• Downstream Effects of a Changing Philippine Climate Making a Bad Situation Worse • Forests and biodiversity –Moist forests will shrink, turn into dry forests –GW may raise flood risk, worsening habitat degradation and species loss –However, human impact still much more damaging • Health –Disease vectors (i.e. mosquitoes) will expand range –Displacement due to disasters will be a worsening health issue
    • Downstream Effects of a Changing Philippine Climate Making a Bad Situation Worse • Water Resources –Rainfall is decreasing over Luzon and parts of Mindanao where major dams are found –Rainfall is increasing in the Visayas where there are no major dams –Sea level rise may cause salinity intrusion; Laguna Lake at risk • Marine Resources –Warmer temperatures can kill coral (as in 1998) –Higher CO2 in atmosphere can disrupt carbonate chemistry, make shell and bone
    • Summary of 1994 RP Emissions CO2 Waste Energy 49% Emission 7% Sector s (103 tons) Energy 50.0 Agricultur e 33.1 Industry 10.6 Agriculture Industry 33% 11% Waste 7.1 Total 100.8 1990 Total (ADB 1994): 81.9 x 103 tons
    • Where We Stand and What it Means •Even if the Philippines CO2 stops emitting Emissions CO2 there will per Capita be little effect (tons) on global warming •We should reduce emissions for its other benefits: cleaner air, less oil dependence
    • Actions Needed • Reduce exposure and vulnerability – Evacuate risky areas; enhance preparedness • Build new dams • Develop, promote new crops and farming tech • Seek co-benefits, not just mitigate – Save energy, promote clean mass transport to improve air quality – Promote renewables to reduce oil dependence • Reduce pressure on resources by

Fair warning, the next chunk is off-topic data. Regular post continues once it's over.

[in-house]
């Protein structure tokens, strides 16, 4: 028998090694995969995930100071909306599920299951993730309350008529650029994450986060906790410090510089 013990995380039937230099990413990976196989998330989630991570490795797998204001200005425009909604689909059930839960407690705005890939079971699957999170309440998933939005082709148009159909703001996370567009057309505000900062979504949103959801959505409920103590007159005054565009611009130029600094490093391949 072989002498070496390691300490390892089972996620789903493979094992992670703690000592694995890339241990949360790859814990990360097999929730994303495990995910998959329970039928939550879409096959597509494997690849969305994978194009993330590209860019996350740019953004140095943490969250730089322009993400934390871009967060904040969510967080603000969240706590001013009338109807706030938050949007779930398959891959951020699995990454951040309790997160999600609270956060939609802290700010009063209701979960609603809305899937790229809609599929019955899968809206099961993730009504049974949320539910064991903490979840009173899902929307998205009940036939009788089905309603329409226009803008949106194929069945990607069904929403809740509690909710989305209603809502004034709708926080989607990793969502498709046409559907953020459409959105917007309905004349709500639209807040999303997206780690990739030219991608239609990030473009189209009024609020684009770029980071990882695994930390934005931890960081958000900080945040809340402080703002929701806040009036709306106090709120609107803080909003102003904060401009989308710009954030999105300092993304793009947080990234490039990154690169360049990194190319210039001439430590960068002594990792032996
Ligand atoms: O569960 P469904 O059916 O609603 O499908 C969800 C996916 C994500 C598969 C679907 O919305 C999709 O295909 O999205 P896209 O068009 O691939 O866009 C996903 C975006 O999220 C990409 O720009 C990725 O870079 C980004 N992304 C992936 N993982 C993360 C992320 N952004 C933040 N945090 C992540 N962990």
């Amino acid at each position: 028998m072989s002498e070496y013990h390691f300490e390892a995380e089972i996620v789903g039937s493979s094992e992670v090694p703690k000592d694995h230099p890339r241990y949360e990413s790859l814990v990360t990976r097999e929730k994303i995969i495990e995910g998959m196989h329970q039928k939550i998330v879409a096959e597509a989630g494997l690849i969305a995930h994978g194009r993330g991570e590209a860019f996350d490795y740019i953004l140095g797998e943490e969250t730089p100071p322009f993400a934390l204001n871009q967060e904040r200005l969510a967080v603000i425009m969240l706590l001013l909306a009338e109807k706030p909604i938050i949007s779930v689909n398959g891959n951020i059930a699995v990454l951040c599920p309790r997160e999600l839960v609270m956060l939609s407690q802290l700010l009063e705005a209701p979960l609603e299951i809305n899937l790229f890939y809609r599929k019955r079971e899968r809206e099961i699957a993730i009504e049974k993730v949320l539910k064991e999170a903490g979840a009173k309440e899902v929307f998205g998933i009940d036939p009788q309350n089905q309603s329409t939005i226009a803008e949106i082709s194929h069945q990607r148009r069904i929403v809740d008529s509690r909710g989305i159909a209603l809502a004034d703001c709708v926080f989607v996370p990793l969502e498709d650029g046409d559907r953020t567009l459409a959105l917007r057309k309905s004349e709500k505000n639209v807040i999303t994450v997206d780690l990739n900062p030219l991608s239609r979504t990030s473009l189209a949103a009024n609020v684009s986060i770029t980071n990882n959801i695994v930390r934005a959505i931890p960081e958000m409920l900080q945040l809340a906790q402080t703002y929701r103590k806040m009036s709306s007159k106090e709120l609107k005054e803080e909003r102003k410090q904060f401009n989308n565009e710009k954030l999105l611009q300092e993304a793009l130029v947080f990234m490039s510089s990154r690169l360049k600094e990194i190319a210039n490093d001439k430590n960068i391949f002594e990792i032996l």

• Plant How Many Trees? • Ateneo: 14,000 students emit 3500 tons/yr or 250 kg per student • A tropical tree removes 8 kg of CO2 per yr (or 8 tons per hectare) – Old trees don’t count; trees must reach maturity – Trees may be cut, but should NOT be burned nor allowed to rot • Number of trees each student needs to plant: ~ 31 trees per student 250 hectares to reforest 2 times the size of the campus • To sequester current emissions: each Pinoy should plant at least 100 trees per year • What this means: Planting trees enhance surroundings and habitats, but it will never be enough against climate change
    • A Better EAT LESS MEAT Response: • Heller and Keolian (2000): Impact of meat eating is nearly the same as driving a car • Philippine 1990 livestock production emitted 10,000 tons of CO2 equivalent – Equal to our industrial emissions, or 10 percent of our total • Ecology 101: feeding a vegetarian uses 90 percent less land than a meat eater
    • Final Notes • Impacts on many sectors are currently unclear, but may become more pronounced as warming continues • Science needed: Focus on understanding, adaptation and preparation • Old hard lessons: Use less energy, walk, eat more veggies; reach out to the grassroots • Filipinos should reduce their greenhouse gas emissions, but for the
    • Thank You!